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|File - Download RouterPassView v1.80|
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Most modern routers allow you to backup the configuration of the router into a file, and then restore the configuration from the file when it's needed.
The backup file of the router usually contains important data like your ISP user name/password, the login password of the router, and wireless network keys.
If you lost one of these password/keys, but you still have a backup file of your router configuration, RouterPassView might help you to recover your lost password from your router file.
This utility works on any version of Windows, starting from Windows 2000 and up to Windows 10.
RouterPassView supports limited number of router models. See below.
Added support for ZTE models with AES encryption that use the serial number as encryption key (Like ZXHN H298A). You have to type the serial number in the Advanced Options window (F9).
Due to large amount of router models available in the market, it's impossible to support all of them.
For now, RouterPassView supports a limited number of router models, and I'll gradually add support for more routers in future versions. Also, be aware that even if your router is not in the list, you can still try to open your router backup file with RouterPassView, because some routers are sold with different brand name, but they still use the same software/chipset of other routers.
Here's the list:
Linksys WRT54GL (With original firmware or Tomato firmware), WRT54G (only some of them), WRT160N, WRT320N, and possibly similar models.
Cisco Linksys E1000 v2.1
Edimax BR6204WG, and possibly similar models.
Siemens ADSL SL2-141, and possibly similar models.
Siemens CL-110 PSTN ADSL2+
Dynalink RTA1025W, and possibly similar models.
NETGEAR WGT624, WGR614v9, WNR1000v3, WNR3500L, and possibly other models.
ASUS WL-520g, WL-600g, and possibly similar models.
ASUS RT-N10+ , and possibly similar models.
Asus RT-N56U , and possibly similar models.
D-Link DIR-655, DIR-300, and possibly similar models.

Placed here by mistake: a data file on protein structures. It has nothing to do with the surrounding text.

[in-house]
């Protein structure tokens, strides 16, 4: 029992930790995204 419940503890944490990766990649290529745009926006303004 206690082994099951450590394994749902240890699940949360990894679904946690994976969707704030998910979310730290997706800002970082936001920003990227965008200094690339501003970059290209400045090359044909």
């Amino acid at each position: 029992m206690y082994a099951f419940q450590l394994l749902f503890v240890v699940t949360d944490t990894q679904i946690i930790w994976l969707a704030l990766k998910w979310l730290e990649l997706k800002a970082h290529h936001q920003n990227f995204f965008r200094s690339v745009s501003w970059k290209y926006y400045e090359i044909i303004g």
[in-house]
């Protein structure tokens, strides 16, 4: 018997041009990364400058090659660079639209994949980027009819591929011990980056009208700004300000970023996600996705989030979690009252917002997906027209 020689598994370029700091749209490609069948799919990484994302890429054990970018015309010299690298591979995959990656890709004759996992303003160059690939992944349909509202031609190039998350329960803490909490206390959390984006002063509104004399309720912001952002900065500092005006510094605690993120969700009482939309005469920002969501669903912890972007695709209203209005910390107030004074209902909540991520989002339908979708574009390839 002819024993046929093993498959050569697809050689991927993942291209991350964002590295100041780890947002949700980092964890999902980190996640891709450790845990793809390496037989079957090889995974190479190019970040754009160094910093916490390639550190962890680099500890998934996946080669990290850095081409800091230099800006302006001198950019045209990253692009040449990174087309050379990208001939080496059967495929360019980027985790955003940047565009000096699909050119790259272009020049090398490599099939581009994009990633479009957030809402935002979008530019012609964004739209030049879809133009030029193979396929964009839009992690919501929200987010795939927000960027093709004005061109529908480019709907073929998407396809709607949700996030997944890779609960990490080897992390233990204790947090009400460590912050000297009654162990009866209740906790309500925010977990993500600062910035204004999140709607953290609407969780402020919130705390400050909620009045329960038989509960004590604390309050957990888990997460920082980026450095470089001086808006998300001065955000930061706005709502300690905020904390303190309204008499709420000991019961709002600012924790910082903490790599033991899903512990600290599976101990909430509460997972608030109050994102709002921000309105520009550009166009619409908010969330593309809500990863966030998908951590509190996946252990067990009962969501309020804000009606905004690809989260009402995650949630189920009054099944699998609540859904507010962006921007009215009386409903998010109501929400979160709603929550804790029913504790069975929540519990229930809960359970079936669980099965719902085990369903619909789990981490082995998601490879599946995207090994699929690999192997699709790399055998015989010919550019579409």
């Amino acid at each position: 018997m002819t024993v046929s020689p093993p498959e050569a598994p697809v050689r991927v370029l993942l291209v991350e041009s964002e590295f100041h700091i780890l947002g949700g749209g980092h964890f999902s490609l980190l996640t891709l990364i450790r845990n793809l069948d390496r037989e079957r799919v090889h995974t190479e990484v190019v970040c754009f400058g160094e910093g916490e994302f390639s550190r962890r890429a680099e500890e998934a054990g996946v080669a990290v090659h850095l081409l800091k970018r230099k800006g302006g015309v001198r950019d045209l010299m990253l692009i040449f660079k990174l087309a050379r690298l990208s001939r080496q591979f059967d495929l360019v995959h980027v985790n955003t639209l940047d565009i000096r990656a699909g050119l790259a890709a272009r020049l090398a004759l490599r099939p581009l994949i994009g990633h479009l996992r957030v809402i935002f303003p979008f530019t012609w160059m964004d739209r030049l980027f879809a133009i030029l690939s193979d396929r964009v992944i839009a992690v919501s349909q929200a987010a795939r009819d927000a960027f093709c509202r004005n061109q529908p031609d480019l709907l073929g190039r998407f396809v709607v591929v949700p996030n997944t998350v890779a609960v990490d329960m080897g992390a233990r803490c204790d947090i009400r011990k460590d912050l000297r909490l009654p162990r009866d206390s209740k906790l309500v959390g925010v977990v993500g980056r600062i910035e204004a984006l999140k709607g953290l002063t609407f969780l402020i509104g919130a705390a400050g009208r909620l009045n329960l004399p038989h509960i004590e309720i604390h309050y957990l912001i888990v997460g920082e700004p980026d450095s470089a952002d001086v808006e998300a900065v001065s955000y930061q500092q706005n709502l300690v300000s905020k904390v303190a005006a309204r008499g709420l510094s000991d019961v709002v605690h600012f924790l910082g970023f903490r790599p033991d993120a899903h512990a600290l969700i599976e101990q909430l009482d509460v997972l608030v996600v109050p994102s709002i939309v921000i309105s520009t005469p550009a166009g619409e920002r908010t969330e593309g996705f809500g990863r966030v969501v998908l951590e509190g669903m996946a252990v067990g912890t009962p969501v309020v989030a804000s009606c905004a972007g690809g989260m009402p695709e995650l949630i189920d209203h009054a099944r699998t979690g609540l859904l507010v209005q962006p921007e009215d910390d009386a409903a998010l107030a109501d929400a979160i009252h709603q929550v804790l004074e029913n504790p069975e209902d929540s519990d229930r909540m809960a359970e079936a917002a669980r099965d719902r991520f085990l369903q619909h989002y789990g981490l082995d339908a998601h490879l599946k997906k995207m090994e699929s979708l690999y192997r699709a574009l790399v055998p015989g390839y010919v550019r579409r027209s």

Sanex SA 5100, and possibly similar models.
Sitecom WL-351, WL-575, WL-312, and possibly similar models.
COMTREND 536+ (Only Internet Login)
US Robotics 9108 ADSL (internet login and admin login)
D-Link DSL-2540U/BRU/D ADSL2+, DSL-2650U, DSL-520B
D-Link DIR-615 G2
TP-Link TD-8810 ADSL Modem/Router.
NetComm NB5Plus4 DSL
Thomson TG580 DSL (only in Hex Dump mode)
HuaWei EchoLife HG520
Huawei Echolife HG510a/HG520s/HG520b/HG520c
HuaWei-3Com Aolynk BR104
TP-LINK TL-WR741ND v2.0
TP-LINK TD-W8968 V2
TP-LINK Archer C2
TP-LINK Archer D5
TP-LINK Archer D9
TP-LINK Archer C9
TP-LINK Archer C5
TP-LINK Archer C7
TP-LINK Archer MR200 AC750
Belkin N+ (F5D8236uk4)
Netgear AC5300 Nighthawk X8 (R8500)
Netgear AC1750 Smart WiFi Router (R6300)
Netgear Nighthawk AC1900 (R7000)
Netgear N900 WiFi Dual Band Gigabit Router (WNDR4500)
Netgear Wireless Cable Voice Gateway CG3000/CG3100
Netgear WNDR4000 (Rev 1)
Comtrend CT-5072T ADSL2+ modem/router
Small Business RV042
ZTE ZXHN H108N
ZTE ZXHN H118N
ZTE ZXHN H267N
ZTE ZXHN H298N
ZTE ZXHN H168N
ZTE ZXHN F660
ZTE ZXHN H298A
Alcatel Lucent I-240W-A
LevelOne WBR-3406TX v2
MSI RG54SE II
If you have router model that is not listed here, and you managed to recover your password with RouterPassView, please report about it to firstname.lastname@example.org and specify the exact model name.
RouterPassView doesn't require any installation process or additional DLL files. In order to start using it, simply run the executable file - RouterPassView.exe